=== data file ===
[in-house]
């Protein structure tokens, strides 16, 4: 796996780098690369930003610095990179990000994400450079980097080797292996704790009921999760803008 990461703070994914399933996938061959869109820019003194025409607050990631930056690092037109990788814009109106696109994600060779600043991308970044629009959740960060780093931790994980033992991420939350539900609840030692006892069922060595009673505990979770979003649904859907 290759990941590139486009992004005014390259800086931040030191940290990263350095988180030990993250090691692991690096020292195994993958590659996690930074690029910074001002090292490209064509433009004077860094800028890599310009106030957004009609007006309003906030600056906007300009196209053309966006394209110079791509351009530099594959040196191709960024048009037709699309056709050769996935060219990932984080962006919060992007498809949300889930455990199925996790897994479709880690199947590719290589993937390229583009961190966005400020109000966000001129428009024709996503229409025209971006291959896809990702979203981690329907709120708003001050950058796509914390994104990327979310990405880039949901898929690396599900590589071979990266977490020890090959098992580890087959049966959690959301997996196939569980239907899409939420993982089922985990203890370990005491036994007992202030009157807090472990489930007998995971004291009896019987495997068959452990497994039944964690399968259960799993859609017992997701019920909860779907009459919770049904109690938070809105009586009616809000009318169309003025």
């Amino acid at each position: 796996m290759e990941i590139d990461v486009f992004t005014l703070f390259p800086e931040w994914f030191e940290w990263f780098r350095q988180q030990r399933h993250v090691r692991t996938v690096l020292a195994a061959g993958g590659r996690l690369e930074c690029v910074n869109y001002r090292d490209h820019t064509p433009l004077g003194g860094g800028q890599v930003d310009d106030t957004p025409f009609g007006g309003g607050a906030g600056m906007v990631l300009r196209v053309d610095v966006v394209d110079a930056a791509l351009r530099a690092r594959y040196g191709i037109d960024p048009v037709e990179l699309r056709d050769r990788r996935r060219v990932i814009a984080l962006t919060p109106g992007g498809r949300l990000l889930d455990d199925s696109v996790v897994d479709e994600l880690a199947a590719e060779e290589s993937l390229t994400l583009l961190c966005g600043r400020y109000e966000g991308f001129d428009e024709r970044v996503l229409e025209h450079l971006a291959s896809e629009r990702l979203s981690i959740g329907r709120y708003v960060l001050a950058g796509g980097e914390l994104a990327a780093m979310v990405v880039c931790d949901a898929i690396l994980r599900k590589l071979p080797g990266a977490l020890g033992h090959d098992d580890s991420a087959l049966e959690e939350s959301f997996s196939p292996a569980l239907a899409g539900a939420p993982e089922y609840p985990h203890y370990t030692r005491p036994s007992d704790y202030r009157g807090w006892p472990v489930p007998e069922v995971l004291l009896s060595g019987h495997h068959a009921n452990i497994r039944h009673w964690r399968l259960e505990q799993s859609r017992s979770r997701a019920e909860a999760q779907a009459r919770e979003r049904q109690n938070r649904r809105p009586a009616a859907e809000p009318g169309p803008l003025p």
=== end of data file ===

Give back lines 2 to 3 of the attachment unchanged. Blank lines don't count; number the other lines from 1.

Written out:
């Protein structure tokens, strides 16, 4: 796996780098690369930003610095990179990000994400450079980097080797292996704790009921999760803008 990461703070994914399933996938061959869109820019003194025409607050990631930056690092037109990788814009109106696109994600060779600043991308970044629009959740960060780093931790994980033992991420939350539900609840030692006892069922060595009673505990979770979003649904859907 290759990941590139486009992004005014390259800086931040030191940290990263350095988180030990993250090691692991690096020292195994993958590659996690930074690029910074001002090292490209064509433009004077860094800028890599310009106030957004009609007006309003906030600056906007300009196209053309966006394209110079791509351009530099594959040196191709960024048009037709699309056709050769996935060219990932984080962006919060992007498809949300889930455990199925996790897994479709880690199947590719290589993937390229583009961190966005400020109000966000001129428009024709996503229409025209971006291959896809990702979203981690329907709120708003001050950058796509914390994104990327979310990405880039949901898929690396599900590589071979990266977490020890090959098992580890087959049966959690959301997996196939569980239907899409939420993982089922985990203890370990005491036994007992202030009157807090472990489930007998995971004291009896019987495997068959452990497994039944964690399968259960799993859609017992997701019920909860779907009459919770049904109690938070809105009586009616809000009318169309003025």
């Amino acid at each position: 796996m290759e990941i590139d990461v486009f992004t005014l703070f390259p800086e931040w994914f030191e940290w990263f780098r350095q988180q030990r399933h993250v090691r692991t996938v690096l020292a195994a061959g993958g590659r996690l690369e930074c690029v910074n869109y001002r090292d490209h820019t064509p433009l004077g003194g860094g800028q890599v930003d310009d106030t957004p025409f009609g007006g309003g607050a906030g600056m906007v990631l300009r196209v053309d610095v966006v394209d110079a930056a791509l351009r530099a690092r594959y040196g191709i037109d960024p048009v037709e990179l699309r056709d050769r990788r996935r060219v990932i814009a984080l962006t919060p109106g992007g498809r949300l990000l889930d455990d199925s696109v996790v897994d479709e994600l880690a199947a590719e060779e290589s993937l390229t994400l583009l961190c966005g600043r400020y109000e966000g991308f001129d428009e024709r970044v996503l229409e025209h450079l971006a291959s896809e629009r990702l979203s981690i959740g329907r709120y708003v960060l001050a950058g796509g980097e914390l994104a990327a780093m979310v990405v880039c931790d949901a898929i690396l994980r599900k590589l071979p080797g990266a977490l020890g033992h090959d098992d580890s991420a087959l049966e959690e939350s959301f997996s196939p292996a569980l239907a899409g539900a939420p993982e089922y609840p985990h203890y370990t030692r005491p036994s007992d704790y202030r009157g807090w006892p472990v489930p007998e069922v995971l004291l009896s060595g019987h495997h068959a009921n452990i497994r039944h009673w964690r399968l259960e505990q799993s859609r017992s979770r997701a019920e909860a999760q779907a009459r919770e979003r049904q109690n938070r649904r809105p009586a009616a859907e809000p009318g169309p803008l003025p």